The GeeksverseIncorruptible #1 (Artist Edition)

Incorruptible #1 (Artist Edition)
Published on Tuesday, December 20, 2011 by

Mark Waid has spent a career deconstructing the myths of Superheroes, whether it is in the pages of his seminal work: Kingdom Come, exploring Wally West’s guilt in succeeding his fallen uncle and the burdens of carrying the mantle during his eight years on the Flash ongoing title, or having Doctor Doom embrace magic to combat the scientifically superior Mr. Fantastic and having the Human Torch take responsibility for the finances of Marvel’s first family.  Mark has created a legacy of breaking characters down and exploring what makes them tick and using that to build and have those characters grow and allowing the readers to see their well known heroes in a fresh perspective that doesn’t seem out of place or incomprehensible.

So it comes as no surprise that one of his first offerings during his time in Boom Studios dealt with that same topic more direct than any of his other works. Irredeemable became a critic success due to the approach Mark took in answering the question: What would happen if the world’s greatest hero suddenly turned on the world he swore to protect. Mark followed that up by turning that question around and showing the opposite: what if the world’s most notorious criminal became its greatest hero in it’s time of need.

Incorruptible has been as much a success for Boom as Irredeemable has. With The Plutonian now set for a showdown with Max Damage, Boom studios has rereleased Incorruptible #1 in a new Artists addition. This edition showcases the artwork of Jean Diaz and inker Belardino Brabo, having the panels in their black and white inked state before it makes its way to the colorist. Every panel shines in glorious black and white tones, with an extra eight pages in the back devoted to showcasing the various stages during the production of Incorruptible #1. Included in the back is the variant cover of Issue #1 from it’s original release, to showing the stages on certain pages, from rough initial pencils by Jean Diaz all the way to the final touches and even the final look with color from Andrew Dalhouse.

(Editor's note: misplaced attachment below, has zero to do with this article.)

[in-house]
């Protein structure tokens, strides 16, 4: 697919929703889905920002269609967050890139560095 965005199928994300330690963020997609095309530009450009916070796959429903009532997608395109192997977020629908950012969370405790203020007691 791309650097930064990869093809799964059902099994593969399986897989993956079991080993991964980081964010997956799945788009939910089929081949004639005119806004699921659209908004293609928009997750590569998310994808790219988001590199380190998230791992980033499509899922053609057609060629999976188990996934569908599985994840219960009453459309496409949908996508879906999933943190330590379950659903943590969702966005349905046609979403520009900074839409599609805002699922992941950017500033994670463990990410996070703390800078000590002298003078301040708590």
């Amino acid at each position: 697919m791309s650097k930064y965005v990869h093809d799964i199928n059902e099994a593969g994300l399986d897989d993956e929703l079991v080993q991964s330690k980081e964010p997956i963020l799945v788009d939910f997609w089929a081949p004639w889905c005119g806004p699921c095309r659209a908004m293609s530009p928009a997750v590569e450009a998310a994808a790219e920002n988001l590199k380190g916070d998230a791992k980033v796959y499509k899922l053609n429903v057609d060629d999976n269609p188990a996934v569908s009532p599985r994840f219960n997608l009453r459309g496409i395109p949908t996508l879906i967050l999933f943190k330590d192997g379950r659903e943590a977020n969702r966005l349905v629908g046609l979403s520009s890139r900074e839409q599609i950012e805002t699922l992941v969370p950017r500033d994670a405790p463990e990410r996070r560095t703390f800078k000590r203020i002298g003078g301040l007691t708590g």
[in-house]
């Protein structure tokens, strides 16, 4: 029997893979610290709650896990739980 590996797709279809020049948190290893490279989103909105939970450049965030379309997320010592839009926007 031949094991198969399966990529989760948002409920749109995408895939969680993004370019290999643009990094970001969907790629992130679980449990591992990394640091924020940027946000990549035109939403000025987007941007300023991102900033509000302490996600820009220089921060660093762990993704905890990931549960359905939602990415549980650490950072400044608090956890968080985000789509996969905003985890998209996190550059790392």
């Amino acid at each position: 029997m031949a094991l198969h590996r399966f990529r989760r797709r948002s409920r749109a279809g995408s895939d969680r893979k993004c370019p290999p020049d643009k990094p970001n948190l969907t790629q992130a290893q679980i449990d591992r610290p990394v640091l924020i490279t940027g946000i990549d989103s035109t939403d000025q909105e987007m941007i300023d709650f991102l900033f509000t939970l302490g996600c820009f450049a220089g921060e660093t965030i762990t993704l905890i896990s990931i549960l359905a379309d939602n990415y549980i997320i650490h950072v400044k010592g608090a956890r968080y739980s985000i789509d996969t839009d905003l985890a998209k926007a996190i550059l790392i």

This book is about highlighting the talent of both penciller and inker, and as such does not contain any of the script for the issue (something I liked on the Batman: Year One special edition trade froma few years back). However, it is worth a look for anyprospeective artist or fan of the series who is interested in seeing the creation and completion of a brand new property. The inclusion of sketches on Max Damage from Neal Edwards should appeal to comic art lovers in showing what the initial idea vision of Max Damage was.

All in all, this is a book for either the hardcore fan of this series and/or those interested in getting into the medium. Not a tutorial but more a reference and example of what is involved in a comic books creation from concept to publishing.

Aside from that, there’s nothing really new in the pages of this edition.

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